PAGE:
So, for this riddle, we start out with 一箭, which means one arrow. Then we are told to 穿 something, or “to shoot through” something. The something we are shooting through is 心. So, we are shooting an arrow right through the heart. Thus, we get 必.
|一箭||yī jiàn||one arrow|
|穿||chuān||to shoot through, to wear|
For this Chengyu, there are several different variations. The most common one is 百里挑一, which literally means “to pick one out from a hundred.” The symbolic meaning of this phrase indicates the rarity or uniqueness of the one that is picked out. Other variations of this expression replace the 百 with 千 or 万.
This riddle has two parts to it. 千里挑一 literally means “to pick one out from a thousand choices,” and is another variation of our idiom. Now, looking at it from the perspective of character creation, 挑一 means to “pick one out.” In fact, it literally means to take the character 一 out of something. That something in this case is 千, being that we are taking “one from a thousand.”
So, let’s take the 一 character out of the 千 character. We are now left with 亻(the 人 radical). Now, we are going to apply the same technique to the second part of the riddle.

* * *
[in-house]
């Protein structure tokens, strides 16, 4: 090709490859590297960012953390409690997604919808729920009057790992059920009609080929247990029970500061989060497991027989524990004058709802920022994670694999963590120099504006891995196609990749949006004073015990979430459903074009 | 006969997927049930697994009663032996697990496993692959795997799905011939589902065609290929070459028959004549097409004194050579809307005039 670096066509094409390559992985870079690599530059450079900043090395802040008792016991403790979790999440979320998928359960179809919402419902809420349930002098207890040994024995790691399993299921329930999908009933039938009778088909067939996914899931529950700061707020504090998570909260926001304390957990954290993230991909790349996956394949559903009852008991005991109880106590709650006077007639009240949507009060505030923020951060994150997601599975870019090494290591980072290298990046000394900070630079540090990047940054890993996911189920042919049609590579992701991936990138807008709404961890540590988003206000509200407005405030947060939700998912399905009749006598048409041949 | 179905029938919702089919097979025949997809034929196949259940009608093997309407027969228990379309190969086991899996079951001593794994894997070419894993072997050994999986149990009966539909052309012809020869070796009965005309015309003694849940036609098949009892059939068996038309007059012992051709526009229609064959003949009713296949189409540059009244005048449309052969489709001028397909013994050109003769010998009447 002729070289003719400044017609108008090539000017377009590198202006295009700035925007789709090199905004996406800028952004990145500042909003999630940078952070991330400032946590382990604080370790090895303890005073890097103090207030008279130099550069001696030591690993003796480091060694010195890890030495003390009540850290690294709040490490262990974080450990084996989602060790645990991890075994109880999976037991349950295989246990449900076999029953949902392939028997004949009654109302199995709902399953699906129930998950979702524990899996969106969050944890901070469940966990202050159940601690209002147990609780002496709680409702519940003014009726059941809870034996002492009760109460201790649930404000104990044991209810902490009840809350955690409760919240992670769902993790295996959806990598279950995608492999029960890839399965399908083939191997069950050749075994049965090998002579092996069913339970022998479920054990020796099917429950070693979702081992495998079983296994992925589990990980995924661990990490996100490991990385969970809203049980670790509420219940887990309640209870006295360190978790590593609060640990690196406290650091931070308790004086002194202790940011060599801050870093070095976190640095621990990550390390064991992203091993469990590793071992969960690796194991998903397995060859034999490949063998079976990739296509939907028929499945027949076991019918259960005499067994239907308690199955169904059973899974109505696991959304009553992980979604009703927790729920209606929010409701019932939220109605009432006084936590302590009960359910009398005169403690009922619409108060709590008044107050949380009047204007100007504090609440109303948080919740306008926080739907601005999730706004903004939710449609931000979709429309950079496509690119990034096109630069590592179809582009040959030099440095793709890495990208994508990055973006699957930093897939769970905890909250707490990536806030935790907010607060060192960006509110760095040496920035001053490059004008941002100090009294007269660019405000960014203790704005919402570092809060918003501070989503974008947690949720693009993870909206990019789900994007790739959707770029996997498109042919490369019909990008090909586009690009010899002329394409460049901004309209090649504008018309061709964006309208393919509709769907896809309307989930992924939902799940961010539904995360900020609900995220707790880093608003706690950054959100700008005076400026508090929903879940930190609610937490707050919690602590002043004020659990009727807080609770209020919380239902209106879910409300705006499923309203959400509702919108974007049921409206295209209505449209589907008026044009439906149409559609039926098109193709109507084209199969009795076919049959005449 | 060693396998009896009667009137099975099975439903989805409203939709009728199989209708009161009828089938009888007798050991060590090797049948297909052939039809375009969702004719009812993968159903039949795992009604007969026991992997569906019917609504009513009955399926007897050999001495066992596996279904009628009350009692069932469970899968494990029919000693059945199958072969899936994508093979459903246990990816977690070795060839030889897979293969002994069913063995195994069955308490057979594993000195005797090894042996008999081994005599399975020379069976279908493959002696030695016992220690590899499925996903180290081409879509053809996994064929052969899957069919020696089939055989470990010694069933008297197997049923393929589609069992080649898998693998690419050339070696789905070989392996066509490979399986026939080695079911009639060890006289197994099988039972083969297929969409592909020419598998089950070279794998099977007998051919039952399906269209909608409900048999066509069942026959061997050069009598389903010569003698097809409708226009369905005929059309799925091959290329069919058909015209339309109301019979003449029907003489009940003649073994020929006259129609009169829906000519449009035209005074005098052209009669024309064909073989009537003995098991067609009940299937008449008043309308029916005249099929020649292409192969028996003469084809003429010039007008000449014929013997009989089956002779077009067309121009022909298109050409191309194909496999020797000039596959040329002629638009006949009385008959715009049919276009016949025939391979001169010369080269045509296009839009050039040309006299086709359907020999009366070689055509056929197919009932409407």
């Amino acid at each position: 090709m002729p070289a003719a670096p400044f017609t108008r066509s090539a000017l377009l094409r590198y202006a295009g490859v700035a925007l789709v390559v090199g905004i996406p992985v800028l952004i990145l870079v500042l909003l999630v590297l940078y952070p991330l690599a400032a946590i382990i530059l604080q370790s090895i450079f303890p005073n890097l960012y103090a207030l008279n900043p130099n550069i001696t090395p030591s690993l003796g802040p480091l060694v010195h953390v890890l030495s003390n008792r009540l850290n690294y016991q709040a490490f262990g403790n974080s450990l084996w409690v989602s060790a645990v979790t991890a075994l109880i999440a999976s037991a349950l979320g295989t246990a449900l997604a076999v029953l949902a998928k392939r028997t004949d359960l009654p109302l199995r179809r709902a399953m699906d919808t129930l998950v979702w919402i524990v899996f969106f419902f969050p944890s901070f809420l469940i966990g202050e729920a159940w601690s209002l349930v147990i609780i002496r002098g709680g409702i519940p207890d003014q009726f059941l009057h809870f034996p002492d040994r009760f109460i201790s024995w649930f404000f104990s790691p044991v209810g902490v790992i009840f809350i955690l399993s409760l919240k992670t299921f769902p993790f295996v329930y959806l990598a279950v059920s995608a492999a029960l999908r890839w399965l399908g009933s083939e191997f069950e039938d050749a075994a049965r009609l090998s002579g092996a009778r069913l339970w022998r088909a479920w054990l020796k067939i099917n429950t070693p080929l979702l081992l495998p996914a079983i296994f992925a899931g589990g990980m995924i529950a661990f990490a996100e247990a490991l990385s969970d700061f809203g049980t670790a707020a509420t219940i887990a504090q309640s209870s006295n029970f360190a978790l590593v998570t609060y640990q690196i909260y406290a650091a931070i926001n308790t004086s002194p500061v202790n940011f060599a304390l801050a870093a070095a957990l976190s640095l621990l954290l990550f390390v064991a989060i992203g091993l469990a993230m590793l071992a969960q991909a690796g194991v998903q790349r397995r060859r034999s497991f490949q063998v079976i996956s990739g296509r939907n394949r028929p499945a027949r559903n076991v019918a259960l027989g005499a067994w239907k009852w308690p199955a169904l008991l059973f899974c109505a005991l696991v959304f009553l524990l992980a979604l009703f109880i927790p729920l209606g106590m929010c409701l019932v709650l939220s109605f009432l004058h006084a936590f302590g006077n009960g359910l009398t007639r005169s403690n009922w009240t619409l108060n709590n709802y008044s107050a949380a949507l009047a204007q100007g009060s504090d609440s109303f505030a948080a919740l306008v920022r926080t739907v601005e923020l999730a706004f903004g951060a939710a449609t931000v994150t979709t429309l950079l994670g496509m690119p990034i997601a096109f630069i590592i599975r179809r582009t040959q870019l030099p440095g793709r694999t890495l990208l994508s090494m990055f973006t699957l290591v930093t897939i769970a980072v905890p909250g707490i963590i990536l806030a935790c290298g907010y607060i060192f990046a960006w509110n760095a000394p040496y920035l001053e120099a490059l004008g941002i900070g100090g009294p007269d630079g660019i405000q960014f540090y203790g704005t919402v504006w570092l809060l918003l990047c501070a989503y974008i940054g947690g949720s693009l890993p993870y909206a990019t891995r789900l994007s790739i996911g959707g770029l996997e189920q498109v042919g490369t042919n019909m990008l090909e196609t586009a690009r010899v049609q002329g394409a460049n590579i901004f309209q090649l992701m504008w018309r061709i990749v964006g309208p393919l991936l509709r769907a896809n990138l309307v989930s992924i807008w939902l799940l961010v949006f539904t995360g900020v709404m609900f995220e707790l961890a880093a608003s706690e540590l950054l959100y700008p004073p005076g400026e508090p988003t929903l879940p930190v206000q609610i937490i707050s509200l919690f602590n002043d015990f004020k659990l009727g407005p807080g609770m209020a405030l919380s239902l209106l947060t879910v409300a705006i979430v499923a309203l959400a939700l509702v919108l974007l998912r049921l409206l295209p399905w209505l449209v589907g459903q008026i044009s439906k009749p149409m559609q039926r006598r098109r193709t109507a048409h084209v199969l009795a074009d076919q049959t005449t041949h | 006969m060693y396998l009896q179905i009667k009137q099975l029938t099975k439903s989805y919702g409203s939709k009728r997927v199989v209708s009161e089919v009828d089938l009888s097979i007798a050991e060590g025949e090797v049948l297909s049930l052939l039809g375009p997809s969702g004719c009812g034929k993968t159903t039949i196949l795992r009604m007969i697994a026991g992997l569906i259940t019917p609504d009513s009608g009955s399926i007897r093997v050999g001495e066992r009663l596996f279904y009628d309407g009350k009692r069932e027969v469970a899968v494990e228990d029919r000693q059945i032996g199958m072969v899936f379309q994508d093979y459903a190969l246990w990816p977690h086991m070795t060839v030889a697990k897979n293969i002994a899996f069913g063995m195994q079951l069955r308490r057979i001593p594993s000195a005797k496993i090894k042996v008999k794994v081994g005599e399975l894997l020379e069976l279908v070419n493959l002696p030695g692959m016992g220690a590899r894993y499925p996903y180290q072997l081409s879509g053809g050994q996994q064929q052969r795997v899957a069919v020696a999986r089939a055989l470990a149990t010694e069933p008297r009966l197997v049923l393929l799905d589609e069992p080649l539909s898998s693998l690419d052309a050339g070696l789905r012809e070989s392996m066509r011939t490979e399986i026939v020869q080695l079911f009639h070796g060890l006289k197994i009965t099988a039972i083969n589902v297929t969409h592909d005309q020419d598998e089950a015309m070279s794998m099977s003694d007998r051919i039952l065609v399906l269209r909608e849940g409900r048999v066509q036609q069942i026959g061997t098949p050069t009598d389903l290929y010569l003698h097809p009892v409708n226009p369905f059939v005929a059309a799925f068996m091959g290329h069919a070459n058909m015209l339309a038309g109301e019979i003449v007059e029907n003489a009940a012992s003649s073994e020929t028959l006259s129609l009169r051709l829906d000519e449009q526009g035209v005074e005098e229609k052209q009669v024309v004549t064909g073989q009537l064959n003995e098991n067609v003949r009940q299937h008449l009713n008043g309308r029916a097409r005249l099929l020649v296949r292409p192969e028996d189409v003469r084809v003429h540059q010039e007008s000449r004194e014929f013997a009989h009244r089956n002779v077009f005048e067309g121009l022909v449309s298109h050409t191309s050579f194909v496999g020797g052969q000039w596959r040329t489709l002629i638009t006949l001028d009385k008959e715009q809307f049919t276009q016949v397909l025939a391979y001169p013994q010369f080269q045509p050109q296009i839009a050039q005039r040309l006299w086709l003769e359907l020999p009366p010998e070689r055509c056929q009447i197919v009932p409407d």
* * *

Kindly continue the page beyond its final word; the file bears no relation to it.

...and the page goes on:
For 百里挑一, we are picking one out from a hundred choices. So again, we are literally going to remove the character 一 from something. The something here is the character 百. Thus, we are going to remove the character 一 from the character 百. As a result, we are left with the character 白.
Finally, since these phrases are used together, we are going to combine these two components, which will give us the character 伯.
For this type of riddle, you will need to either construct or deconstruct the characters in order to find the answer.
Before we start, you should note that the following two examples aren’t really Chengyu. Nevertheless, the technique for solving them is similar to the one we have already discussed.
问题一 (wèn tí yī) Question one
问题二 (wèn tí èr) Question two
Note: This is part of a proverb.
问题一 (wèn tí yī) Question one
The phrase 格外大方 as a whole means “very generous.” To find the answer to the riddle, we have to create two images. The first image that we are going to create is 格, as in 格子, which means a “square” or a “grid.” So, we are going to start out with a square, which gives us the character 口.